By adding a mains-operated fire alarm system, the load on the existing wiring may be excessive and cause problems, so it is worth considering re-wiring if you do have an older property.
The cost to re-wire an average three-bedroom semi-detached house is between £3,000-£4,000. Of course, this is dependent on the number of sockets and switches fitted, the number of electricians working on the job and the time it takes.
Individual costs for installing two combined optical smoke and heat alarms: £260
The labour costs for installing a fire alarm will depend on whether you install a battery-operated or a mains-operated system.
A battery-operated fire alarm can be installed by a handyman or even as a DIY job as there is no wiring involved.
The cost of a general tradesperson who can carry out this work is between £20-£50 per hour depending on where in the UK you live. Installing a battery-operated fire alarm will take no more than an hour, two at the most for a two-storey property.
A mains operated fire alarm will require the services of a qualified electrician, and depending on the number of alarms and the complexity of the installation, it may take 3-4 hours or more.
In London, the cost to hire a qualified electrician is between £80-£120 for the first hour and on average £40-£60 per hour beyond that.
For other parts of the UK, the prices charged by an electrician will vary with major cities being more expensive but will nevertheless be cheaper than London at around £60-£80 per hour initially falling to £30-£40 per hour thereafter.
While the minimum recommended number of fire alarms is one for a single level dwelling and two for a two storey home, some people prefer to have an alarm in each room.
The only place that does not really lend itself to a fire alarm is a bathroom. Clearly, an installation that involves every room will take longer and cost more in labour charges.
Mains operated systems will take longer than fitting battery-operated alarms, and some installations may require wiring to be cut or ‘chased’ into the walls of the property. This will mean not only that the installation will take longer but will also require the services of other trades such as a plasterer and decorator.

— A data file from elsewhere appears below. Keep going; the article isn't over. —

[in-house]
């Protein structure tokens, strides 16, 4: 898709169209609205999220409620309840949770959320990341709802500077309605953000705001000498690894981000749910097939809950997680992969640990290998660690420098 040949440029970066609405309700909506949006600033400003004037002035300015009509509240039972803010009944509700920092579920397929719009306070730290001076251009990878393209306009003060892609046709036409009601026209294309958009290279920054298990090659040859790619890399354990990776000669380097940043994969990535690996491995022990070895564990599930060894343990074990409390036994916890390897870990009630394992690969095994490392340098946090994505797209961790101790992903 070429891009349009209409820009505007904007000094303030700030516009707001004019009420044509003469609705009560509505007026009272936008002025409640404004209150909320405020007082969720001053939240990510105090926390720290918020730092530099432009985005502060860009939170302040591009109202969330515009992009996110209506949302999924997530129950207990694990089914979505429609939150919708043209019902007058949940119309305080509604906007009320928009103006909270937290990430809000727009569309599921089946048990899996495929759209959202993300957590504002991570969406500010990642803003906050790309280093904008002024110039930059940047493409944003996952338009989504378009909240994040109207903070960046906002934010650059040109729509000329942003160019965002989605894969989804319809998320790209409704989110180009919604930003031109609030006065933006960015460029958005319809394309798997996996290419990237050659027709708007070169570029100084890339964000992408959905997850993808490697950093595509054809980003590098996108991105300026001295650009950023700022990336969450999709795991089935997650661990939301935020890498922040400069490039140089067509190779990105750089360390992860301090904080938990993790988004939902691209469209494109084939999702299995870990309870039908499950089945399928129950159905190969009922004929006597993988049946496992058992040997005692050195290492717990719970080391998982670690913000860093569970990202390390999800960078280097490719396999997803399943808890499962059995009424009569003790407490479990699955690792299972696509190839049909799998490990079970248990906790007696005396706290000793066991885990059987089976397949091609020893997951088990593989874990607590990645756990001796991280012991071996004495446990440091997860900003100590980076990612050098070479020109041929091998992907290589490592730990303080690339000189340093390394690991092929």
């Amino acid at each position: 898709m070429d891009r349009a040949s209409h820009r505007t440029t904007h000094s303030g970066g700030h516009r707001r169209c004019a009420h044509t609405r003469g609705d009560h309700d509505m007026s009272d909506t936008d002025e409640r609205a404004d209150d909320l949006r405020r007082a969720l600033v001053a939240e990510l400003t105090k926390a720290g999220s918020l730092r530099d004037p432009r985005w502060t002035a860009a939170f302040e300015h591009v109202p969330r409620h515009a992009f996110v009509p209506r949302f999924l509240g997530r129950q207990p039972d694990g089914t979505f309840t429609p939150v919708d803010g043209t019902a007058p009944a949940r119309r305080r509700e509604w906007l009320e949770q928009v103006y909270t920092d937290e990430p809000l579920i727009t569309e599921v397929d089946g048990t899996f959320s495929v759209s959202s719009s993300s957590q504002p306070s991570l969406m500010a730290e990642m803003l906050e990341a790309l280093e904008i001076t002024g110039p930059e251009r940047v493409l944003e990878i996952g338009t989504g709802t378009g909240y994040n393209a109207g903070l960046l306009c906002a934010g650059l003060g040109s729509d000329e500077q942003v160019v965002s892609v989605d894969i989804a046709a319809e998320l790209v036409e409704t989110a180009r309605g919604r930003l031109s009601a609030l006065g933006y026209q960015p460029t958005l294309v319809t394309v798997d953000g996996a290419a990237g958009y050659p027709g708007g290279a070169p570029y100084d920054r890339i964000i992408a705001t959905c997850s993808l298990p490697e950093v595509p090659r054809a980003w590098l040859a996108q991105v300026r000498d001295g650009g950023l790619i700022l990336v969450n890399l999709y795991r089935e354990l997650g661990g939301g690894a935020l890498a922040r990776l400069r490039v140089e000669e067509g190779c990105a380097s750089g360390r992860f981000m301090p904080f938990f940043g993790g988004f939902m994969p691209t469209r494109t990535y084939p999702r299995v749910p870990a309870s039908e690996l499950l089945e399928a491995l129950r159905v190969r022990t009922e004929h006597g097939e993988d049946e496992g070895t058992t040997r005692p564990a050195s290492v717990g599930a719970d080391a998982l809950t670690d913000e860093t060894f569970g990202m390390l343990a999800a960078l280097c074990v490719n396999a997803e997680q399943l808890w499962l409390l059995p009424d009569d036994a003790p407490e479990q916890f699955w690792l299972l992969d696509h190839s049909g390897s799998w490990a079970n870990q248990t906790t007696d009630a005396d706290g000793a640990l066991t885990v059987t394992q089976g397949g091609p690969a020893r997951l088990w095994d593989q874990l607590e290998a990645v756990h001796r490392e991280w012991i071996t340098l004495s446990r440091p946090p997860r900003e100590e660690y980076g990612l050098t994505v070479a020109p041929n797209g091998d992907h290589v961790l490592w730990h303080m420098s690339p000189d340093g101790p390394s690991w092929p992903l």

A fire alarm is a device that detects a fire and sounds an alarm to warn occupants in a building.
The method by which fire alarms detect the presence of fire varies between different types.
An ionisation fire alarm employs a small amount of radioactive material to ionise the air between two electrodes within the alarm. This creates an electrical current.
When the smoke particles from a fire enter the chamber of the fire alarm, the current is disrupted, and the alarm is activated. These alarms are very sensitive to small smoke particles, and as many people are familiar with, can be triggered by such things as burning toast.
For this reason, they should not be sited too close to a kitchen. Optical fire alarms are more effective at detecting larger smoke particles that come from smouldering fires and work by using the light scatter principle.
This is achieved by emitting an infra-red LED light beam into the alarm chamber every ten seconds or so. The chamber also contains a photodiode light receptor. When smoke enters the alarm, it causes the infra-red light to be diffused onto the photodiode light receptor.
A signal is then sent to the integrated circuit to activate the alarm. These alarms are less prone to false alarms due to cooking fumes due to the way they function and can be placed in hallways on the ground floor.
They are less sensitive to small smoke particles from burning paper and wood but effective at picking up smouldering furniture fires or overheated wiring. A combined optical smoke and heat alarm can increase the speed of detection of a fire while reducing the instances of false alarms.
These alarms reduce the need for more than one alarm, although for fitting in a kitchen a heat alarm only should be used. Combining multiple sensors allows for a combined smoke and carbon monoxide alarm to be fitted in one unit.
These alarms are ideal for use in a home with gas or solid fuel heating or cooking facilities. Carbon monoxide poisoning and smoke inhalation are two of the biggest risks in the home, and these alarms will activate two different warning sounds depending on the source of the danger.
The most popular fire alarms remain battery-operated models that can be fitted by anyone in their home.
However, at least one mains wired fire alarm has been required since 1992 in newly built properties.
For loft conversions, a hardwired and interlinked fire alarm system is required in the stairwell at every level.
The first decision when installing a fire alarm will be what type of detectors to use, and this will largely determine where they will be positioned in the property, e.g. heat alarms in the kitchen, smoke detectors in the hallway and bedrooms etc.